Meanwhile the sun was being obscured by high cloud and an icy breeze off the sea had developed. David decided it was time he returned to the caravan. By the time he reached large feathery flakes of snow were falling and sky was a dark steely grey. Not long after he had settled down with a book in front of the electric fire the view through the windows had turned into a blizzard. He could barely see to the next caravan the snow was falling so thickly.

Later whilst making himself a cup of tea he noticed a figure trudging around outside. Strange, he thought, who would be wandering around in this weather. He couldn't make out any features of the figure so assumed it must be the owner of the site, checking on his caravans, and thought no more about it.

By nightfall the wind was blowing a gale causing the caravan to rattle on its solid foundations. Suddenly all the lights went out. It looked as if a power line had come down. Lighting a candle David pondered on what a ridiculous idea this break was turning out to have been. How he longed to be in his warm room in the city. It was going to be a long cold night.

He was also now out of touch with the outside world. TV, computer and phone connections were all not functioning. However he did have a little portable battery powered radio. On trying it, though, he could pick up no FM signals. Probably all the local stations were affected by the power cuts. On medium wave there were a few stations operating and all the talk was of the weather. "Worst conditions for more than a century", "many roads closed all over the country", "eastern counties affected particularly badly". He turned the radio off. It seemed like it would be a good idea to get out of here as soon as possible before things got any worse. He obviously couldn't go anywhere this evening, that would be far too dangerous, so he would settle down in the caravan and consider his options tomorrow.

The next morning snow was still falling but not as heavily as it had been. The power was still off as he suspected it would be. Isolated areas like this would be low on the priority for restoration of electrical power. He switched on the radio which was still talking about the "unprecedented weather" and linking it to the changes in the climate. David thought the analysis a little premature. It seemed rather like pundits during the last decade who seemed to think a few hot days in the summer constituted evidence for global warming.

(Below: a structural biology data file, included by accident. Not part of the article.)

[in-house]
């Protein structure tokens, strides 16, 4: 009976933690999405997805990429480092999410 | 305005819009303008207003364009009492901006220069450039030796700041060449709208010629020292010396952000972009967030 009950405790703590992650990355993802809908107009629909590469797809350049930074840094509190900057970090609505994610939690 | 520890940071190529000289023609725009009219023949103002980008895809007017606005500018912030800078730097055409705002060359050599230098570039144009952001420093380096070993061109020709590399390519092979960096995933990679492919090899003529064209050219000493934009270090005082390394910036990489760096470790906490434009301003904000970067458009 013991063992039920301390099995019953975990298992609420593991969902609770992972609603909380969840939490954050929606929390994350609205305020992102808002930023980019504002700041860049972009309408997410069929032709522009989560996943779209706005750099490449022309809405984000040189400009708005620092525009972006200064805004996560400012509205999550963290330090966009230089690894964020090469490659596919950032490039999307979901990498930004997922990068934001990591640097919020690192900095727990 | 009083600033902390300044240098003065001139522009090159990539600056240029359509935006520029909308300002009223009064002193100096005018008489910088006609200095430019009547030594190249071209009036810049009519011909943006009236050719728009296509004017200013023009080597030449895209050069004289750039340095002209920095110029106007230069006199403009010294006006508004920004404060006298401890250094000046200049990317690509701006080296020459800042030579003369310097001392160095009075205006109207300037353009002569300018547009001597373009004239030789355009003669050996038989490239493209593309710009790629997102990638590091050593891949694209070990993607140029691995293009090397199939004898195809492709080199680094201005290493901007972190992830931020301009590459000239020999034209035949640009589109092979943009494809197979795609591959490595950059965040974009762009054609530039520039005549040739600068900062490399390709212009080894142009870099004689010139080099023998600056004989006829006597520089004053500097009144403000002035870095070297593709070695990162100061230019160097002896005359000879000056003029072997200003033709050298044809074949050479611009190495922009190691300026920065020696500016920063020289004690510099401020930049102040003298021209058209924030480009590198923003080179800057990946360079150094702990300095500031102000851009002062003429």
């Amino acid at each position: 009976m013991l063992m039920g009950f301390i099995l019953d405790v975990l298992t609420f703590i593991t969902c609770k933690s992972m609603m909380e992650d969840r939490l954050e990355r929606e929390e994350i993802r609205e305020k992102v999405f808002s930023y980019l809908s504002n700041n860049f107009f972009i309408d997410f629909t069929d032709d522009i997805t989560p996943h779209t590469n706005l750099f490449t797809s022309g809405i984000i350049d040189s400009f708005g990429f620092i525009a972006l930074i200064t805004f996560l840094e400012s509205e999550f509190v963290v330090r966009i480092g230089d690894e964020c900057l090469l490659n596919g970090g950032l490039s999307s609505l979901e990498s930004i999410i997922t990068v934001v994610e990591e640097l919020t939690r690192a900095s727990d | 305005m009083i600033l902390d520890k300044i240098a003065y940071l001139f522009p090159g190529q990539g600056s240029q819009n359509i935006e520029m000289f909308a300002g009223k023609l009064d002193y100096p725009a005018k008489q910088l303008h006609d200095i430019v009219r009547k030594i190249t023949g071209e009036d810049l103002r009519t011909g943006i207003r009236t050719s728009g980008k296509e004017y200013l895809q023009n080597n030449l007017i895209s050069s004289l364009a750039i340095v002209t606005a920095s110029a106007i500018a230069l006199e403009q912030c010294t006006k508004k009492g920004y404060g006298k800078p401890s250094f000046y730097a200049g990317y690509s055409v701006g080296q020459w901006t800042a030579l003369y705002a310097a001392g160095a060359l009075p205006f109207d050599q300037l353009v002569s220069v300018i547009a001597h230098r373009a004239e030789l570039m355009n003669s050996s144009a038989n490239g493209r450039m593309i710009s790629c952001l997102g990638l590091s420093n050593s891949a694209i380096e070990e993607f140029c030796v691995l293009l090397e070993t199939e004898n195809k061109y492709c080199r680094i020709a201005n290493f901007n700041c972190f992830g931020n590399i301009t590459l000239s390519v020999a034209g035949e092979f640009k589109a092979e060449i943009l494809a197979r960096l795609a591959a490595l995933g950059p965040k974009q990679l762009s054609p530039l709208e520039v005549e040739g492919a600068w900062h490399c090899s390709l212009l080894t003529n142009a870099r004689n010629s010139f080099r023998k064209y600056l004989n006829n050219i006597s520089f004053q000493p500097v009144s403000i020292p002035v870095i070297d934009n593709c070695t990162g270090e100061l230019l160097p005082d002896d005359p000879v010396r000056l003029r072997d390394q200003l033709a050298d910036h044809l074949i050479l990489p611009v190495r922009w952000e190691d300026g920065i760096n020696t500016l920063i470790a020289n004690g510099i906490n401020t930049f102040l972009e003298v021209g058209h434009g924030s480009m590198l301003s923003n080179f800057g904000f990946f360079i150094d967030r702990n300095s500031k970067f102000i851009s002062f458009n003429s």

Then, interrupting his thoughts, the weather forecast came on. It was not good, another storm. Clearly this morning was a respite and he should take the opportunity to leave before it disappeared. He wolfed down breakfast and went out to check on his car.

The car was virtually invisible covered in a thick mantle of snow. It was also trapped by a large snow drift. Luckily he had come prepared with a shovel and cleared the snow from and around the vehicle. He flopped into the car and attempted to start it. The power came on but nothing happened. Opening the bonnet he found it stuffed with hard packed snow blown in from underneath by the wind. After clearing it out he eventually got the car to start. However he really wasn't going to get far because the road was extremely slippery and he had no snow chains. You simply didn't need them in the normal British winter. And finally the only road out was covered in rather large snow drifts and in fact you couldn't tell where the road was at all in places. It would take days to clear the road with his small shovel. He was stuck.

Depression sank over him. Why oh why was he here? In the summer this was a pleasant little seaside resort with tourist from the nearby towns coming to enjoy a break from their normal routines. In weather like this, however, it was a trap in the middle of nowhere.

He now had decide what to do next. He had enough food to last a few days but no power save that in his car. And he had no guarantee that if he tried to sit it out conditions would improve. The best course of action would be to find some other people and then decide what to do next. The problem he had was that the site, in off season was empty. The site office should have been open during the day. However on checking it was closed, the staff having obviously been unable to make it there.